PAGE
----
A Mafia-linked gambling ring with ties to the offshore gambling sector has been busted up by authorities in Queens, New York. The ring allegedly netted some $8 million over a nearly 3-year period. Arrested and charged were Michael Palmaccio, 39, for bookmaking; Gerry Gullotti, 45, charged with loansharking; Ronald Salerno, 33, charged with debt collecting; and Cono Natale, 46, charged as a runner for the operation.

Oklahoma gambling addict ordered to federal prison

A gambling addict who stole almost $500,000 from her employer was sentenced Tuesday to three years in federal prison. Deanne Rae Meshew, 47, of Shawnee, also was ordered to pay $436,106 in restitution to the Cooperative Council for Oklahoma School Administration. The council is a not-for-profit organization of public school administrators. Meshew must pay $50,000 to an insurance company and $84,556 to the Internal Revenue Service. She must complete 104 hours of community service in the first year after her release. U.S. District Judge Joe Heaton chose the punishment. “I hope you’ve learned your lesson,” he said.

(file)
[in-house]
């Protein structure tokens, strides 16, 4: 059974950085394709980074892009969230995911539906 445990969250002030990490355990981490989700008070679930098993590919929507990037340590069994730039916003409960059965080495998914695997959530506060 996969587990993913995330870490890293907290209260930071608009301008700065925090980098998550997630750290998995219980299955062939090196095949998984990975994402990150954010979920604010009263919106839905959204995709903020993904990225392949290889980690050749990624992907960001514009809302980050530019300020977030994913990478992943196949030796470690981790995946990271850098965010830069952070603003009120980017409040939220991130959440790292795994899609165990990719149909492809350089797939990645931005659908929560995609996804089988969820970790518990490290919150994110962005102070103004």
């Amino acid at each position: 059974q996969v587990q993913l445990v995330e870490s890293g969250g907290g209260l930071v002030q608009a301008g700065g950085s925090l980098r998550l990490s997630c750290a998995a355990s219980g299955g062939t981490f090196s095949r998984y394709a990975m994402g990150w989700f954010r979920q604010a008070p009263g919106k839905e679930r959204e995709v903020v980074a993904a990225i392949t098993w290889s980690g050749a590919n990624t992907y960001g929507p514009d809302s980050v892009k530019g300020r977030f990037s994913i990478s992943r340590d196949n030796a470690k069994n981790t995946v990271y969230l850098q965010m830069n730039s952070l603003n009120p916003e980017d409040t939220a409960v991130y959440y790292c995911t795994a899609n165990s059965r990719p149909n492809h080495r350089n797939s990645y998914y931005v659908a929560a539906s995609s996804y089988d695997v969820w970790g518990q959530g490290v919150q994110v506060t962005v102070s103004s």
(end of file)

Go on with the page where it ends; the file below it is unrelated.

June trial for former Roselle priest accused of stealing $400,000 from church for gambling

A judge has set a June trial date for a former Catholic priest charged with stealing more than $400,000 from his former church, in part to feed a gambling addiction. The Daily Herald reports that DuPage County Judge John Kinsella set a June 13 bench trial for 47-year-old John Regan. The Rev. John Regan was pastor of St. Walter Parish in Roselle from June 2006 until 2008. Regan has pleaded not guilty to felony charges including theft and money laundering. He is accused of stealing the church funds and then spending the money at riverboat casinos.

For more information on the dangers of gambling, please visit CASINO WATCH, & CASINO WATCH FOUNDATION